Neighborhood meeting to discuss crime in Northwest OKC
In a part of northwest Oklahoma City south of Interstate 44, non-violent crimes have increased recently as the weather warms outside, a neighbhorhood and community advocate said.
Ashley Dickson Oso, spokeswoman and programs director for the Neighborhood Alliance of Central Oklahoma, said it is not unusual for crime to increase during summer months. She said there has been a spike in complaints about crime in an area of northwest Oklahoma City between NW 10 and NW 36, and between Interstate 235 and I-44. She said the number of vacant houses has increased in the area.
Four times a year, the alliance partners with the Oklahoma City police department to host community forums in different neighborhoods. Issues with northwest Oklahoma City crime will be addressed at a meeting 6 to 8 p.m. Tuesday at Taft Middle School, 2901 NW 23.
Master Sgt. Robert Skalla said he will talk about "hot spot policing." He said the northwest part of the city has kept officers busy with extra patrols and enforcement efforts in locations of concern.
"It is an area that needs attention and we have given it attention. We've reduced some criminal activity, but we are not satisfied at the speed we are reducing it," he said.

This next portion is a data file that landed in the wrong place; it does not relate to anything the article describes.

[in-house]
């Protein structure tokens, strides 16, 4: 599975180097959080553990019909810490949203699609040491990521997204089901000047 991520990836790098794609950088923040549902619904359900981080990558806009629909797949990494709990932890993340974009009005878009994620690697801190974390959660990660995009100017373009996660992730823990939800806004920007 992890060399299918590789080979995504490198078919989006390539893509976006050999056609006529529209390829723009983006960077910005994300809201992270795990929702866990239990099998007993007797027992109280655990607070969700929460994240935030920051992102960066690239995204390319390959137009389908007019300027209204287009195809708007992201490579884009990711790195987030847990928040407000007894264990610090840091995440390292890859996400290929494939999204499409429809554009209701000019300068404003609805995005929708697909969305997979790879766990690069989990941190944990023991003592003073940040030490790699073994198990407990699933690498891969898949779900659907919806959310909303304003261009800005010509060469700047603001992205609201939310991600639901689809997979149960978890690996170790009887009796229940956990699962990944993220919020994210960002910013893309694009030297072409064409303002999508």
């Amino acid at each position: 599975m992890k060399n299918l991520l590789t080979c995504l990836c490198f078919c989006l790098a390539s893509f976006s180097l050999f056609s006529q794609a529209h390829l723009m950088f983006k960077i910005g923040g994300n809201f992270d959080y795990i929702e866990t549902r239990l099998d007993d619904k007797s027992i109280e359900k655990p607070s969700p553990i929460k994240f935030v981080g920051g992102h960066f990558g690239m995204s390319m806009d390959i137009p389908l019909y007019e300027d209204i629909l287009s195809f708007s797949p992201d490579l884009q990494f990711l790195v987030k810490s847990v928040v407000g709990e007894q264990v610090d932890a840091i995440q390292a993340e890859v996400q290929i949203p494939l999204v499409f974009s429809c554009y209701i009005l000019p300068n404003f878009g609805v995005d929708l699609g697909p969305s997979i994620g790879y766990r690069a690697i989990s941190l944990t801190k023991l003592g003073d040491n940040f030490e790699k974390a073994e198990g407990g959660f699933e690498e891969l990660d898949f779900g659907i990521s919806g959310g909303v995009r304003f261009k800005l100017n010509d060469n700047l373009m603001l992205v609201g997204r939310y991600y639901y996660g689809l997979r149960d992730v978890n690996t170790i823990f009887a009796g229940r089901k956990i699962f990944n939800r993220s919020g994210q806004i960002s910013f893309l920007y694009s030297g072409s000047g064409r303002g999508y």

"We are seeking collaboration with the community and residents and business partners in the area. We need their help."
He said police think up to 30 percent of crime is not reported.
"We want to talk a little bit about types of crimes and how residents can be more vigilante," Oso said.
There have been problems with graffiti, gang activity and prostitution, she said.
Skalla said the area covers three divisions of the police department — Hefner, Springlake and the Southwest divisions.
"All three divisions are coming together to reduce some of the criminal activity ... and increase safety and security in this area," Skalla.
He said one way to reduce crime is to improve more street lighting in the area.
Oso said residents in an area around NW 23 and N Pennsylvania Avenue have recently complained about an increase in panhandlers and homeless people who have been staying in tents and vacant houses in the area.
"Our goal is to educate all of our neighbors to know that they should call 911 and report all suspicious activities," she said.